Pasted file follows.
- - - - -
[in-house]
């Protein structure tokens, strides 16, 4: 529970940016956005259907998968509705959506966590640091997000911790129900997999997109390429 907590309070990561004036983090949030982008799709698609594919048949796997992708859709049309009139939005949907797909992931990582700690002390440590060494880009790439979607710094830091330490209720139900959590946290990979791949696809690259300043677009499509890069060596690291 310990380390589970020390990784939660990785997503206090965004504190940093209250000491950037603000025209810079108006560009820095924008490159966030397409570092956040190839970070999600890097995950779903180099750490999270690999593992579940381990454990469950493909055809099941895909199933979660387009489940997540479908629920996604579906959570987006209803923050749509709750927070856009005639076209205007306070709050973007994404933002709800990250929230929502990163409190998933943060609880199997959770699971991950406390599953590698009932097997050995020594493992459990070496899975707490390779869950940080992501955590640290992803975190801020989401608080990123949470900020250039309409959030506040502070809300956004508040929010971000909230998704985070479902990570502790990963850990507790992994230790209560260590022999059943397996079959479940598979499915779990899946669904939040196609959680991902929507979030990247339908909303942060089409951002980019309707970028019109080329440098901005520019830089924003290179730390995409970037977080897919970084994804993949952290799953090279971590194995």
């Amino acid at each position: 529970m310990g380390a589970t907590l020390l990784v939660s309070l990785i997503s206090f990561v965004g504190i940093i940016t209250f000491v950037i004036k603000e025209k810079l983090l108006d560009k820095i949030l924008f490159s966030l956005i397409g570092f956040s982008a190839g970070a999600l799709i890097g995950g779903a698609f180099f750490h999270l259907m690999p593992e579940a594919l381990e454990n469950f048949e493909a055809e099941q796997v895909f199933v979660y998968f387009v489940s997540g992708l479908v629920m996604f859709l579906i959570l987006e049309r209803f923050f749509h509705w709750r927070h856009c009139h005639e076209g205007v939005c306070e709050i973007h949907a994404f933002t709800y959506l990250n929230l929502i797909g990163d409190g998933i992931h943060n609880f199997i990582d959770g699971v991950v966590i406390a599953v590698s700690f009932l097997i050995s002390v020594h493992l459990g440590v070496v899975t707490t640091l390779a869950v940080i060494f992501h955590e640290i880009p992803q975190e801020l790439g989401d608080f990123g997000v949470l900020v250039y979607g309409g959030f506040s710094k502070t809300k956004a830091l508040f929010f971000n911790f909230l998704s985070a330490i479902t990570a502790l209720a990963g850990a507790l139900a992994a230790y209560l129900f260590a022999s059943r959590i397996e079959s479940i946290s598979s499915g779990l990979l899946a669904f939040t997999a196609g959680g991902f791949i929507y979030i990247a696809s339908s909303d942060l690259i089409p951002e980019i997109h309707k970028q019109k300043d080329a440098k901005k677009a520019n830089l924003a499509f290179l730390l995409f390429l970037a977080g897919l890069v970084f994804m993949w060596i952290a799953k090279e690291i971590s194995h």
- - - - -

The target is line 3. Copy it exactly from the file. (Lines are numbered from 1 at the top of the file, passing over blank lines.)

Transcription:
């Amino acid at each position: 529970m310990g380390a589970t907590l020390l990784v939660s309070l990785i997503s206090f990561v965004g504190i940093i940016t209250f000491v950037i004036k603000e025209k810079l983090l108006d560009k820095i949030l924008f490159s966030l956005i397409g570092f956040s982008a190839g970070a999600l799709i890097g995950g779903a698609f180099f750490h999270l259907m690999p593992e579940a594919l381990e454990n469950f048949e493909a055809e099941q796997v895909f199933v979660y998968f387009v489940s997540g992708l479908v629920m996604f859709l579906i959570l987006e049309r209803f923050f749509h509705w709750r927070h856009c009139h005639e076209g205007v939005c306070e709050i973007h949907a994404f933002t709800y959506l990250n929230l929502i797909g990163d409190g998933i992931h943060n609880f199997i990582d959770g699971v991950v966590i406390a599953v590698s700690f009932l097997i050995s002390v020594h493992l459990g440590v070496v899975t707490t640091l390779a869950v940080i060494f992501h955590e640290i880009p992803q975190e801020l790439g989401d608080f990123g997000v949470l900020v250039y979607g309409g959030f506040s710094k502070t809300k956004a830091l508040f929010f971000n911790f909230l998704s985070a330490i479902t990570a502790l209720a990963g850990a507790l139900a992994a230790y209560l129900f260590a022999s059943r959590i397996e079959s479940i946290s598979s499915g779990l990979l899946a669904f939040t997999a196609g959680g991902f791949i929507y979030i990247a696809s339908s909303d942060l690259i089409p951002e980019i997109h309707k970028q019109k300043d080329a440098k901005k677009a520019n830089l924003a499509f290179l730390l995409f390429l970037a977080g897919l890069v970084f994804m993949w060596i952290a799953k090279e690291i971590s194995h």